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Autumn Garlic Mustard Blitz - Dec. 9, 2023

We live in hope that one day there’ll be no need for this to be an annual event, but given the resilience of this cross-ocean invasive, that seems unlikely. This summer the understory growth in the woods was so lush that finding stray plants later in the season was impossible. So, on Saturday, December 2, we’ll meet to resume the search, now that most of the other vegetation has died back. Park along Thickson Road near the Waterfront Trail (avoid the “no parking” section to the north), walk east down the trail to the entrance to the woods on the right, follow the path south all the way through the woods to the house on your right, where tools and directions will get you started. Keen birders will already be working on their winter lists. Who knows what surprises the bumper crop of tree seeds may have attracted to Thickson’s. The myriad white pine seeds helicoptering down over the past month should spur a population boom in white-footed mice and meadow voles to encourage visiting owls to linger 

 

Thickson's Woods is the last remnant of old-growth white pines on the north shore of Lake Ontario. Once reserved for masts of sailing ships of the British Royal Navy, the towering pines provide a vital resting place for countless migrating songbirds each spring and fall.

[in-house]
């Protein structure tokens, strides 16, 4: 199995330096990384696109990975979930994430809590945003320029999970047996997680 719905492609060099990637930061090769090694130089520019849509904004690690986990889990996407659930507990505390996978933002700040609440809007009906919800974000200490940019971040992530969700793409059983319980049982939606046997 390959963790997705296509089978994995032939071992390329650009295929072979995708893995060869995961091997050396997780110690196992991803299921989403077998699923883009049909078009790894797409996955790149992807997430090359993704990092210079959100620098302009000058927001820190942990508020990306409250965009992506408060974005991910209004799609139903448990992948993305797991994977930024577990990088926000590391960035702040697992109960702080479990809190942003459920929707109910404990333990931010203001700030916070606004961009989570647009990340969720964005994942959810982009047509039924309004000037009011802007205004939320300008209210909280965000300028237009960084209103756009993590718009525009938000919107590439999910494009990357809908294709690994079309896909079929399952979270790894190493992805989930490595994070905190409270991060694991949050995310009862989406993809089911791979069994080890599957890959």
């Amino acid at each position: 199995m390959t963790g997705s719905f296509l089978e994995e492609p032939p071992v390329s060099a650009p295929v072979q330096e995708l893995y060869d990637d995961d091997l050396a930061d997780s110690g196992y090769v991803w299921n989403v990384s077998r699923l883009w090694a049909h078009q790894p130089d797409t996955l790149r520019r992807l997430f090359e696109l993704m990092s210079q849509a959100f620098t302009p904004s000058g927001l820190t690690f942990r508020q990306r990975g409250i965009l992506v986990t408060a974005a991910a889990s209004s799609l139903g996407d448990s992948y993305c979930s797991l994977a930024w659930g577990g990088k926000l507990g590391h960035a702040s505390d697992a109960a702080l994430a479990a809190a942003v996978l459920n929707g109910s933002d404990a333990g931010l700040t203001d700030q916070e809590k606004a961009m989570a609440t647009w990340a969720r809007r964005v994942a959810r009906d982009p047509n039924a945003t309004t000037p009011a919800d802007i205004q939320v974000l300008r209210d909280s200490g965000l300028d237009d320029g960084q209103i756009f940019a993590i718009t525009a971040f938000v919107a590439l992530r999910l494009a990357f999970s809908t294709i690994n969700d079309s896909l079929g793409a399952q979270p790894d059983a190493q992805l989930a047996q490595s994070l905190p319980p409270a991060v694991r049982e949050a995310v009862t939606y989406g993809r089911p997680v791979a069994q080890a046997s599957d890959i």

Galvanized into action when the pines were threatened with logging in 1983, a handful of naturalists formed a non profit corporation and purchased the woods. Donations from hundreds of caring people, from as far away as England and Japan, raised $150,000 to pay off the mortgage. Thickson's Woods became the first natural area to be listed in the Ontario Nature Trust Alliance registry.

In 2001 we took on another challenge: protecting this tiny natural jewel from encroaching development by purchasing an 8 1/2-acre meadow just north of the woods—for more than half a million dollars. Again, caring people responded, giving so generously that the five-year mortgage was paid off nine months early. Today, what short decades ago was a cow pasture is regenerating into valuable habitat that buffers this precious woodland from the fumes and noise of trucks and industry.

Biodiversity studies by the Matt Holder Environmental Research Group have recently revealed what a treasure trove of species urgently needs protection there.

 

Charitable Registration # 11926 3176 RR0001

(This website was created and is maintained by Lois Gillette. Photos in this website are by Mike McEvoy and Lois Gillette)